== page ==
April 13, 2011 in Nation/World

California law boosts renewable energy goal

Adam Weintraub Associated Press
 
Associated Press photo

David Chiang, of Southern California Edison, right, tours Pacific Gas and Electric Co.’s Vaca-Dixon solar energy site with PG&E’s Greg Bosscawen on Tuesday.
(Full-size photo)

MILPITAS, Calif. – Gov. Jerry Brown on Tuesday signed legislation requiring California utilities to get one-third of their power from renewable sources, giving the state the most aggressive alternative energy mandate in the U.S.

California utilities and other electricity providers have until the end of 2020 to draw 33 percent of their power from solar panels, windmills and other renewable sources.

“There are people who think we can drill our way to happiness and prosperity,” the Democratic governor told hundreds of workers and other supporters at a solar panel manufacturing plant near San Jose. “Instead of just taking oil from thousands of miles away, we’re taking the sun and converting it.”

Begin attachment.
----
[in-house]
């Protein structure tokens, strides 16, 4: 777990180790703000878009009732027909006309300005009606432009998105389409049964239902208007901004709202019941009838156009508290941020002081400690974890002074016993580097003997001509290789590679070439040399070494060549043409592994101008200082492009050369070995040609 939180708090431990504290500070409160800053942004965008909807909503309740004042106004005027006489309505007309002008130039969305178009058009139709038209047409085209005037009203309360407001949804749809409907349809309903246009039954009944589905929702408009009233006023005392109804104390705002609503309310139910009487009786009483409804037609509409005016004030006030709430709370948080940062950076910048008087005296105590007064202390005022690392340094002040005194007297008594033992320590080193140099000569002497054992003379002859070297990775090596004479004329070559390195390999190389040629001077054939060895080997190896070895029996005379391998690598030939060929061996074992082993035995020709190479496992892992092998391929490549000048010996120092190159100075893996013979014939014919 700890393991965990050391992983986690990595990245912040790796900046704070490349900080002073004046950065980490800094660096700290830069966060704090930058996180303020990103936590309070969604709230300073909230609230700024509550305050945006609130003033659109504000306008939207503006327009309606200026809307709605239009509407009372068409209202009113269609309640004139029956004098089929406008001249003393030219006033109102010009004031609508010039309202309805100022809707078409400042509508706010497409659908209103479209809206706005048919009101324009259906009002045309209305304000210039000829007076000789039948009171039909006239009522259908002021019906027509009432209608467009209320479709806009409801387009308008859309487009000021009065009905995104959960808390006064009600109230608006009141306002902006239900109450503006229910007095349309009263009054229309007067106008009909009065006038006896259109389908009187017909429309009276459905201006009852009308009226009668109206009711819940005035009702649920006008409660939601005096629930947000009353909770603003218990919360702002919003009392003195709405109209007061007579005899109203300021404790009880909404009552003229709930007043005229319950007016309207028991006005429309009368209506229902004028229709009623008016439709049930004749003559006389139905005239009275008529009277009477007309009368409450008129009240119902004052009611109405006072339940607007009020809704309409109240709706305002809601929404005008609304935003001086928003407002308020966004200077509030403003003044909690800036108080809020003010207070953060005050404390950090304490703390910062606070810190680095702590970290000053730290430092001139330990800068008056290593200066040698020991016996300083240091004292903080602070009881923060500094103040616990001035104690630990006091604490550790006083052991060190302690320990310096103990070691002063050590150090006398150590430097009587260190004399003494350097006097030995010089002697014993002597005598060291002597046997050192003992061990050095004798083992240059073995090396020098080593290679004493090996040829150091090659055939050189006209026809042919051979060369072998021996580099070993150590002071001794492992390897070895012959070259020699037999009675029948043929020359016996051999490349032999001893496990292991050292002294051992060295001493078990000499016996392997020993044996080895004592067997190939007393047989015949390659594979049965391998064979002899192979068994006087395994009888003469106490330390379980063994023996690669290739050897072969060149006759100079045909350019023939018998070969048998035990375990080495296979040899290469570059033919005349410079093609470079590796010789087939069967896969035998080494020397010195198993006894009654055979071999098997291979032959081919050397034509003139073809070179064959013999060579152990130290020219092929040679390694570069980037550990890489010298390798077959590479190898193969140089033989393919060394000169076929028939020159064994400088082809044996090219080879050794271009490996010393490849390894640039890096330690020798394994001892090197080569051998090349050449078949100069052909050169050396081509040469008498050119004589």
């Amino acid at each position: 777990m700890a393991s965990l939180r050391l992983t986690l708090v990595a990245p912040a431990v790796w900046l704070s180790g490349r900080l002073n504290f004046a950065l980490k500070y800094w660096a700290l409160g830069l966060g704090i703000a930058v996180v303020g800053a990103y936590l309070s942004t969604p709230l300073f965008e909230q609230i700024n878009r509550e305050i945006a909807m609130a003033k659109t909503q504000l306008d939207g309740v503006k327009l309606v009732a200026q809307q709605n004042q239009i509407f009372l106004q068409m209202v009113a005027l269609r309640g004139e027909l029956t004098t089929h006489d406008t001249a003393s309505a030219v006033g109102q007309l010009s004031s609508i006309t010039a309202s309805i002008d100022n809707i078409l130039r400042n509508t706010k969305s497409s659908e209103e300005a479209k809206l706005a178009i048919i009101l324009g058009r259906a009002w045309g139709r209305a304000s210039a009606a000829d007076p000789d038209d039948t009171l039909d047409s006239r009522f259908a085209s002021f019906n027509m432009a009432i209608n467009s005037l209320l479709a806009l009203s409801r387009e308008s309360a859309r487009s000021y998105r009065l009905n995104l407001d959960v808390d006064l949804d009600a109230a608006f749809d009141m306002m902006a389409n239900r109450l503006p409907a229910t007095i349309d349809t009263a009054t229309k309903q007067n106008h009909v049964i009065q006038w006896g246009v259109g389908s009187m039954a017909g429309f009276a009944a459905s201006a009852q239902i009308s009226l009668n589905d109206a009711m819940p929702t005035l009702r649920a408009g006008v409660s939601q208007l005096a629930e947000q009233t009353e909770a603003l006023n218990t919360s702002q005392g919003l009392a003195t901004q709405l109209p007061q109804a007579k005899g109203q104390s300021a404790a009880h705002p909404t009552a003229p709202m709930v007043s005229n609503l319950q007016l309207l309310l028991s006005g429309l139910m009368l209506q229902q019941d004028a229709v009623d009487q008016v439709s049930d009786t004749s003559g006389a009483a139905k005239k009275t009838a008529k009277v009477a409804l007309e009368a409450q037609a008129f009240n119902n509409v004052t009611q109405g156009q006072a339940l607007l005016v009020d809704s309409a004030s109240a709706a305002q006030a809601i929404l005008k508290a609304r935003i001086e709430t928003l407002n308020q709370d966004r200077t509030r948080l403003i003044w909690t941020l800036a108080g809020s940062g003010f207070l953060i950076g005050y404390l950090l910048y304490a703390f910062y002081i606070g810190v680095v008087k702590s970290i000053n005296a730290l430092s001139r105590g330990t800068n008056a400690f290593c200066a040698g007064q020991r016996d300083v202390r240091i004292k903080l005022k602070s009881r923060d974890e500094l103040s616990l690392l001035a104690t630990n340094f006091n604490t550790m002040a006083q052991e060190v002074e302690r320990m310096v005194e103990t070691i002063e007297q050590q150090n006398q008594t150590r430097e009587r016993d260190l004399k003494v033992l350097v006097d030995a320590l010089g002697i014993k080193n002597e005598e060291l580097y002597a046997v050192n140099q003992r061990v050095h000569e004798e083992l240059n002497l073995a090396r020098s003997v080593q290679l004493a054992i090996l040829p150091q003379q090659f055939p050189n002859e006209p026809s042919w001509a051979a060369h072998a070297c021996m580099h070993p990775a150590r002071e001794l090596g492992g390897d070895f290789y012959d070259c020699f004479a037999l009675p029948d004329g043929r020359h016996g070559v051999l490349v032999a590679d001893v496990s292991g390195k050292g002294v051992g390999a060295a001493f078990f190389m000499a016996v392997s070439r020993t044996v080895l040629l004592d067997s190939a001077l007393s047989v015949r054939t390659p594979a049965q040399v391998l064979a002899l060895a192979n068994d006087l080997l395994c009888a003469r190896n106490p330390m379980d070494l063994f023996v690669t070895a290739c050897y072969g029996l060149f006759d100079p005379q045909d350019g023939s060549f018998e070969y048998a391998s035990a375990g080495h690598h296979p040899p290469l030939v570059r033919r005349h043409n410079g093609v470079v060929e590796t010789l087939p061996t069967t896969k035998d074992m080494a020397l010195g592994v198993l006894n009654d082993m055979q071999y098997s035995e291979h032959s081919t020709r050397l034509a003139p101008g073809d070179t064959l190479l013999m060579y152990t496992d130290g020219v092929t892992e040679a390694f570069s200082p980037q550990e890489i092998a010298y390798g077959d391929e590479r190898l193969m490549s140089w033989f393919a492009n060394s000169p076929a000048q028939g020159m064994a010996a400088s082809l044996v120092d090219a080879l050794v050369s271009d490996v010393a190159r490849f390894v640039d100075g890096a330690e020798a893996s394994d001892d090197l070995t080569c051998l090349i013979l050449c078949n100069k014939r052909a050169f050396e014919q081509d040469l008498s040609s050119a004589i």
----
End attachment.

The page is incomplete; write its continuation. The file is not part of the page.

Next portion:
Previous California law required utilities to get 20 percent of their power from renewable sources.

Supporters of the higher standard said it will reassure investors and keep money flowing to develop alternative energy sources. They say that will lead to cleaner air and job growth in the green energy sector.

Critics of the legislation said sticking with traditional energy sources such as coal and natural gas would be cheaper. Business groups point to estimates that the higher standard could drive up electricity costs for California ratepayers by more than 7 percent, despite language in the legislation to limit cost increases.

© Copyright 2011 Associated Press. All rights reserved. This material may not be published, broadcast, rewritten, or redistributed.

Get stories like this in a free daily email


Please keep it civil. Don't post comments that are obscene, defamatory, threatening, off-topic, an infringement of copyright or an invasion of privacy. Read our forum standards and community guidelines.

You must be logged in to post comments. Please log in here or click the comment box below for options.

comments powered by Disqus